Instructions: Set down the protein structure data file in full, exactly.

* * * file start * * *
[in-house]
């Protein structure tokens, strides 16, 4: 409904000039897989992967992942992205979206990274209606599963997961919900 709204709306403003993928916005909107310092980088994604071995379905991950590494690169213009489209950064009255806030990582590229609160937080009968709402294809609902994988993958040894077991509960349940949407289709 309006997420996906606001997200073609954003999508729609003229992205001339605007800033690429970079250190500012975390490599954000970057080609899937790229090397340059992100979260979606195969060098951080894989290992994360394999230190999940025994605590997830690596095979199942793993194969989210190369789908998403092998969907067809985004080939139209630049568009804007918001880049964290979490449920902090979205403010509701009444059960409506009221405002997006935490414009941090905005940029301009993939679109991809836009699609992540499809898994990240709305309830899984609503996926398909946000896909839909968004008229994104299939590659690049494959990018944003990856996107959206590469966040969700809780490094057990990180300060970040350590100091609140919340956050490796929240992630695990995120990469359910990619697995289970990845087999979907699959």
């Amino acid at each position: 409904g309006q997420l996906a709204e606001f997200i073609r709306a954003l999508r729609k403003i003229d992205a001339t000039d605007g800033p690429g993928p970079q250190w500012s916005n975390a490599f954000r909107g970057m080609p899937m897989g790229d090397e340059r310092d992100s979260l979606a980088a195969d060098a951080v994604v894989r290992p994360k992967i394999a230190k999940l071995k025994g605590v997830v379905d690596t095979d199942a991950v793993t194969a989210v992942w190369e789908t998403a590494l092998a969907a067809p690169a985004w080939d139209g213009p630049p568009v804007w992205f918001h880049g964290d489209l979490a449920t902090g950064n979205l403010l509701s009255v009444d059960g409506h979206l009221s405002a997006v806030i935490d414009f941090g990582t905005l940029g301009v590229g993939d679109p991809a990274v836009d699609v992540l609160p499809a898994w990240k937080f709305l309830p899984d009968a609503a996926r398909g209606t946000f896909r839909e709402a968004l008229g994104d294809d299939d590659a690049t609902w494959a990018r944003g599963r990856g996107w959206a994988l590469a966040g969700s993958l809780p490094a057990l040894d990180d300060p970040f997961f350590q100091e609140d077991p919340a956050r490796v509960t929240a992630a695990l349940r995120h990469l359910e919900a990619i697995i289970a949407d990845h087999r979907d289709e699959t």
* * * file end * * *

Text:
[in-house]
């Protein structure tokens, strides 16, 4: 409904000039897989992967992942992205979206990274209606599963997961919900 709204709306403003993928916005909107310092980088994604071995379905991950590494690169213009489209950064009255806030990582590229609160937080009968709402294809609902994988993958040894077991509960349940949407289709 309006997420996906606001997200073609954003999508729609003229992205001339605007800033690429970079250190500012975390490599954000970057080609899937790229090397340059992100979260979606195969060098951080894989290992994360394999230190999940025994605590997830690596095979199942793993194969989210190369789908998403092998969907067809985004080939139209630049568009804007918001880049964290979490449920902090979205403010509701009444059960409506009221405002997006935490414009941090905005940029301009993939679109991809836009699609992540499809898994990240709305309830899984609503996926398909946000896909839909968004008229994104299939590659690049494959990018944003990856996107959206590469966040969700809780490094057990990180300060970040350590100091609140919340956050490796929240992630695990995120990469359910990619697995289970990845087999979907699959």
């Amino acid at each position: 409904g309006q997420l996906a709204e606001f997200i073609r709306a954003l999508r729609k403003i003229d992205a001339t000039d605007g800033p690429g993928p970079q250190w500012s916005n975390a490599f954000r909107g970057m080609p899937m897989g790229d090397e340059r310092d992100s979260l979606a980088a195969d060098a951080v994604v894989r290992p994360k992967i394999a230190k999940l071995k025994g605590v997830v379905d690596t095979d199942a991950v793993t194969a989210v992942w190369e789908t998403a590494l092998a969907a067809p690169a985004w080939d139209g213009p630049p568009v804007w992205f918001h880049g964290d489209l979490a449920t902090g950064n979205l403010l509701s009255v009444d059960g409506h979206l009221s405002a997006v806030i935490d414009f941090g990582t905005l940029g301009v590229g993939d679109p991809a990274v836009d699609v992540l609160p499809a898994w990240k937080f709305l309830p899984d009968a609503a996926r398909g209606t946000f896909r839909e709402a968004l008229g994104d294809d299939d590659a690049t609902w494959a990018r944003g599963r990856g996107w959206a994988l590469a966040g969700s993958l809780p490094a057990l040894d990180d300060p970040f997961f350590q100091e609140d077991p919340a956050r490796v509960t929240a992630a695990l349940r995120h990469l359910e919900a990619i697995i289970a949407d990845h087999r979907d289709e699959t």